Here, Dr. Sartain's affinity for Michael grows more intense, because he gets to feel the rush of murdering someone (Hawkins) just as Michael has/does, only to be murdered by Michael shortly after Michael regains consciousness. If you ask me, I'm sure Sartain probably died happy after finally getting to experience the thrill he's been yearning for the past four decades of studying Michael!
An element like Dr. Sartain's obsession is the type of nuanced "scare" of Blumhouse's movies. That, along with the fact that Michael can blend in in what people think is a Halloween costume, and simply walk into people's houses and kill whoever's home (more often than not the mother or babysitter). In fact, despite Michael having murdered two women in their homes (which caused critics to complain about the franchise's misogyny), the fact that Blumhouse has three generations of women who are literally armed and ready to take on Michael or any monster, shows the film's progression. The deaths of minor supporting characters didn't add or take away from the plot, like critics agree, but they were simply people in the way who needed to be added to Michael's quota after not having killed for forty years.
Speaking of minor characters, the scene where Michael walks into the gas station bathroom and creeps outside true-crime British podcaster Dana Haines' stall (played by Rhian Rees), took my mom out! She brought up a really good point; things like that happen in real life! Can you imagine being in a bathroom, alone, anywhere, not necessarily just a gas station, and someone's creeping outside your stall, not talking and not leaving you alone? Great job with that #scaretactic guys!
Green, Fadley and McBride also successfully incorporated intentional and unintentional comedy into the film. Oscar (played by Drew Scheid) who is Allyson's boyfriend Cameron's (played by Dylan Arnold) best friend, provided intentional comedic relief, specifically just before being killed by Michael. As well as Julian (played by Jibrail Nantambu), the boy who Allyson's best friend Vicky (played by Virginia Gardner) was babysitting, was funny with a lot of wit and had enough sense to run out of the house to save his life, leaving Michael to kill Vicky and her boyfriend Dave (played by Miles Robbins) inside the house.
But, there were also unintentionally funny moments that horror movie junkies or admirers of psychopaths would delight in. For example, simply the way Michael walks, or how easily he can access people to kill them, or the fact that he doesn't talk and that we cannot see his facial expression because of his mask, all make me go, "What a nut!" and burst out laughing!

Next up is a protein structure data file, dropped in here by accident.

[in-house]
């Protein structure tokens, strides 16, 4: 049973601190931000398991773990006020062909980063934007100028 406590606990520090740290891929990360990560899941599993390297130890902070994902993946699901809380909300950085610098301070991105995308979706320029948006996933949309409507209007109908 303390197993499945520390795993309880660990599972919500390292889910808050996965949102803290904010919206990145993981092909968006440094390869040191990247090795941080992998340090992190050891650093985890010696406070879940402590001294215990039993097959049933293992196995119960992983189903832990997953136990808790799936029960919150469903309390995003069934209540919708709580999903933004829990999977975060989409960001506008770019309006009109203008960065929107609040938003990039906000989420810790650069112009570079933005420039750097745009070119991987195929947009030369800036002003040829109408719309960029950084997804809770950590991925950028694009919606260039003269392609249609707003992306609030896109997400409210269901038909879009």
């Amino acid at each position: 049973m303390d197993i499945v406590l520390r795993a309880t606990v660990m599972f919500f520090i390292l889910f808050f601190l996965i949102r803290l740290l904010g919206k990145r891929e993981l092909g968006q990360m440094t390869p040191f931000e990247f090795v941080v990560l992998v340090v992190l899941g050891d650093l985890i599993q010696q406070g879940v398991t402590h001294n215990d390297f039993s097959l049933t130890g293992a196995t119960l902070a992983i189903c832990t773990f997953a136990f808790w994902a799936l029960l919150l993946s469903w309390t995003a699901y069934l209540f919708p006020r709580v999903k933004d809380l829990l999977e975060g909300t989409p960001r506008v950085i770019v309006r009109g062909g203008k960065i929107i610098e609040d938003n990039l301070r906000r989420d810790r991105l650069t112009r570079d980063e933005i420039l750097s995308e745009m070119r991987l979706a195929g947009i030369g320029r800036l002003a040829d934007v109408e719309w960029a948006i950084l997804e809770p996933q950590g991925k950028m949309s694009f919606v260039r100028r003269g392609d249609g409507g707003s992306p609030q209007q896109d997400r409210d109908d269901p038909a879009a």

Nonetheless, the ending (#spoileralert for those who have yet to watch), is truly what leaves movie watchers on edge. Villains aren't supposed to die. No matter how evil or bad a character may appear to be, there is some "good" (or human) in everyone. Audiences are supposed to sympathize with the villain and Blumhouse does just that!
In the scene where Laurie (and her daughter and granddaughter) finally capture Michael in her bunker and set it on fire, the way Michael looks up at them just before Laurie drops the match into the room, pulls a response of sympathy for Michael out of my mom and me. I don't know if this feeling was mutual for the rest of the moviegoers, but just looking at Michael in a room with no visible way out, having his sister, niece and grandniece yell at him and stab him and finally torch him, struck a nerve. My mom didn't make it any better by saying, "Awww! Don't do him like that."
But a scene like this really makes one wonder. Yes, on one hand Michael is a cold-blooded murderer, but on the other hand he's mentally unstable. Dr. Loomis may have classified him as "evil", but he's also someone's son, brother and uncle. Just how "evil" could he really be if he hadn't even killed a cell mate in forty years? Or does Michael's evil lie in his vengeance to kill his sisters? Is it the familial urge that makes him extra evil? Notwithstanding the random murders of neighbours and babysitters? Or is his mental state not a good enough excuse for his actions? Psychoanalysts can dig deeper into these questions, but Blumhouse does a great job in painting this picture, especially in that torching scene.
True fans were hoping to see Michael walk out of the house with flames about his body, as is tradition with villains never dying, because a villain dying would mean the end of an era. Instead all we got was an empty yard with a house that was aflame and a shot of Laurie, Karen and Allyson escaping on the back of a pick-up truck, with Allyson holding on to the bloodied knife.
Could this mean that there may be another installment where Allyson continues the saga?
I think Blumhouse did a great job with the many elements that make a good horror and continuing a classic without "messing it up" for original fans, and also showing Michael in another light. Not only did Laurie finally kill Michael, as far as we can see, but she was able to restore her relationship with her daughter, which hopefully can restore her mental health.
Still, Michael Myers forever!